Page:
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 was expected to contribute to the magazine. Books were assigned for review, manuscripts were accepted or rejected, and the policy of the magazine was determined by vote at the weekly meetings of the Club. The monthly Anthology is notable for the high quality of some of its articles, and as the best example of a magazine which was actually edited ‘by a society of gentlemen’ purely for the love of literature. It should also be remembered as, in a way, the forerunner of The North American review. In the years immediately following the close of the War of 1812 national life received a new impulse. The desire for a national literature was undiminished, though it was perhaps becoming more intelligent. Within a few years Americans were gratified by finding that in Irving and Cooper they had at least two authors who were highly appreciated abroad, and before 1850 many of the more distinguished writers of the century had established their reputations. With a real gain in literary prestige came an improvement in the tone and sanity of periodical literature, though to the close of the period far too many magazines were absurd in their pretensions and given to an excess of literary patriotism. The return of peace soon brought another large crop of new periodicals. Boston, New York, and Philadelphia still led, of course, in the number of these ventures, but every town of literary pretensions tried to maintain a magazine. The South had its fair share; and in the region west of the Alleghanies there was a surprisingly large number. Cincinnati and Lexington were the most important publishing centres in this region, but several less famous towns in the Ohio Valley had their literary periodicals at an early date. By 1831 James Hall1 was publishing The Illinois monthly magazine at Vandalia, and before 1850 Chicago and other cities in the central West had followed the prevailing fashion. The different types of periodicals were a little more sharply distinguished than in the preceding period. There were several serious reviews, of which The North American review was the most important, and The American quarterly review (Philadelphia, 1827-37) was perhaps the heaviest. There was a multitude of general literary magazines, containing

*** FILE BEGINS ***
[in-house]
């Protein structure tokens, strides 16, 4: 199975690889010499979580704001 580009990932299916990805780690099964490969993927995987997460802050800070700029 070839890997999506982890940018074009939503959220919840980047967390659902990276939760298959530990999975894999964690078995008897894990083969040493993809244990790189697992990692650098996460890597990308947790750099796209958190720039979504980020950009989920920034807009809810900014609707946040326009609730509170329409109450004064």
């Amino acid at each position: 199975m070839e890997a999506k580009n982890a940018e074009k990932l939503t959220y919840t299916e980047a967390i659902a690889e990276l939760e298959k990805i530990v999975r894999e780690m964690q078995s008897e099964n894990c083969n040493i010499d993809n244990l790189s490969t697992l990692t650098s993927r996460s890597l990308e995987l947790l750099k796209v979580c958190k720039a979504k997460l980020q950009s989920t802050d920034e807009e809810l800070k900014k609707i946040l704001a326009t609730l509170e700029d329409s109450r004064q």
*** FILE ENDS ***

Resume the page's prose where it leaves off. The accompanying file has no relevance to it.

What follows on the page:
1 See also Book II, Chap. VII.
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